Jodie Flowerday, a Policy Advisor working in the New Zealand tertiary sector, discusses how to stay on top of end-of-year compliance and process adherence, among your many other work commitments, before it’s too late.
With Christmas upon us, most of us practising in-house and in private practice will be experiencing the pressures of the end of year workload in addition to pressures outside work.
My experience during this time of year more than any other time is that compliance and process adherence can become a casualty of all the other things that need to happen before the office closes for the Christmas break. The combination of things springing up at the last minute in the face of the impending Christmas close down period, procrastination of tasks, and a general feeling of fatigue or disillusionment, can contribute to the creation of hostile attitudes towards perceived “box-ticking” exercises. Those in positions of managing compliance and quality control may also be in positions where they are subject to the pressure of their colleagues to provide approval as quickly as possible. This in my opinion, creates an environment where compliance can become the problem rather than part of a solution.
So how can you avoid compliance requirements adding to the stress of your staff? During my time administering the policy review and development process of my organisation, I have had to address this issue. Here are 3 ideas and examples that may help others in compliance approval positions at this time of the year:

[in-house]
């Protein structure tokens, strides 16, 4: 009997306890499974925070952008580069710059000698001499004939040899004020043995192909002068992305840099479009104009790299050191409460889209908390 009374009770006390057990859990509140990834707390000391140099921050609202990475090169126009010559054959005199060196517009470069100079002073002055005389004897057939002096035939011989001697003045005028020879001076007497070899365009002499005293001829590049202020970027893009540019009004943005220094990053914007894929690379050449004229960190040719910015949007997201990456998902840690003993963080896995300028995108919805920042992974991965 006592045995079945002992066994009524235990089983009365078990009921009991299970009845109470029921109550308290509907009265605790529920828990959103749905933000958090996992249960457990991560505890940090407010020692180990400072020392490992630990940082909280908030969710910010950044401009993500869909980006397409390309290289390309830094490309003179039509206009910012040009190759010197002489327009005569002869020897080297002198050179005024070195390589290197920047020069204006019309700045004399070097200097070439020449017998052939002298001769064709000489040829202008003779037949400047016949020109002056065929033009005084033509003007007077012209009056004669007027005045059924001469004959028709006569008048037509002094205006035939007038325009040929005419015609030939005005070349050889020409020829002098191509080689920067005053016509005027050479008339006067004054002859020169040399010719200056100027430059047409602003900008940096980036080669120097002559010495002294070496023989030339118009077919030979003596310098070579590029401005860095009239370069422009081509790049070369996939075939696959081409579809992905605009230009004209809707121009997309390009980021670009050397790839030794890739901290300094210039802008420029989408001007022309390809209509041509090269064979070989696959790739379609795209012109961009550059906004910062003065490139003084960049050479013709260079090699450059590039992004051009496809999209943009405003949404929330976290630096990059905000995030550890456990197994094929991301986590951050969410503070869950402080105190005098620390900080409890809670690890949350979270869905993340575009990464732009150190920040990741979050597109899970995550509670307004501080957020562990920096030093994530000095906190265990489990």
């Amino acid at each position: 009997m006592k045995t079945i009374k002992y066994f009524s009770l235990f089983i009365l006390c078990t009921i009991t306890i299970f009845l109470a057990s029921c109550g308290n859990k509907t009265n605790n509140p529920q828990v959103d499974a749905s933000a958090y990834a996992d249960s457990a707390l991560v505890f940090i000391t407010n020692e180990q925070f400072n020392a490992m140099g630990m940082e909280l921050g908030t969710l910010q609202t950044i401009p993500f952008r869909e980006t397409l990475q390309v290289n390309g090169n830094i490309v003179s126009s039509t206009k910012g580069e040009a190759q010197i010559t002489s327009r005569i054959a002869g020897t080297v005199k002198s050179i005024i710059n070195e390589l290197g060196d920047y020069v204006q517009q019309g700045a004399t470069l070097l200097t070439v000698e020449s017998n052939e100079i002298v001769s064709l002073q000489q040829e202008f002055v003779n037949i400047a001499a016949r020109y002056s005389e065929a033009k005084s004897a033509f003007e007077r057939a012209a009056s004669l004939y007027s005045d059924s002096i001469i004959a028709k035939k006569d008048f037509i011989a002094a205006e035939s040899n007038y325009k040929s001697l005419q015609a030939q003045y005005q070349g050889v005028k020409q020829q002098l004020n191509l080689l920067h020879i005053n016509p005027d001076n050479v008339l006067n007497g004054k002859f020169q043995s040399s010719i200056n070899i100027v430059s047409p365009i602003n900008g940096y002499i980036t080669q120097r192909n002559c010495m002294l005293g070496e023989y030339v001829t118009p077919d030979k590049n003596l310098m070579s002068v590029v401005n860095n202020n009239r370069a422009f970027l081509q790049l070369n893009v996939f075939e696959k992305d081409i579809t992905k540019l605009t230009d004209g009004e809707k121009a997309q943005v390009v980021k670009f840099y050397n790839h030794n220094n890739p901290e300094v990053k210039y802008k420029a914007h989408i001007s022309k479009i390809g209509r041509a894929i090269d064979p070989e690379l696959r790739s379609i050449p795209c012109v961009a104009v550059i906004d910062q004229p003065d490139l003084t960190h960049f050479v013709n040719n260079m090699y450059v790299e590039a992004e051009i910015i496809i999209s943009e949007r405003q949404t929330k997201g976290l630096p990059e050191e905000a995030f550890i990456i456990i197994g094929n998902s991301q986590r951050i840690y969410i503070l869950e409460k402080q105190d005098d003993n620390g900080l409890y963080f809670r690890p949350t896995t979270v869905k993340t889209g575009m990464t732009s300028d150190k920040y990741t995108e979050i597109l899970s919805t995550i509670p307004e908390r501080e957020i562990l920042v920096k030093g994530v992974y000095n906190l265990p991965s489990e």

- Allow for alternative pathways for approval – This is closely linked to your authority levels (delegations) and the level of clarity around what constitutes major or minor approvals. For example, for policy my organisation has different approval levels for two broad groups of policy changes; ”minor” changes to documents and “major” changes to documents. Minor changes go through a fast tracked approval process that doesn’t involve the document approver, freeing them up to consider more significant issues.
- Adjust the workload to minimise a compliance pile up– Part of my organisations policy review process requires consultation. This can be lengthy and extensive. The end of the year can be extremely busy and most people need time to settle in to the new year to move the remainder of the previous year’s emergencies of their desk or come back from holidays. I avoid setting review dates in November, December, January and February on key or lengthy policies for this reason.
- Review and update your processes regularly– If efficiencies are created somewhere else in an organisation but a process does not take this into account , the process itself can then create inefficiency or conflict with practice. Processes themselves need to be subject to regular review and updated to reflect changes within the organisation prior to busy periods.
Jodie Flowerday has been working in various roles since 2011. She currently works in the tertiary education sector in the role of Senior Policy Advisor for a tertiary education institution. Contact Jodie at Jodie.email@example.com or connect via LinkedIn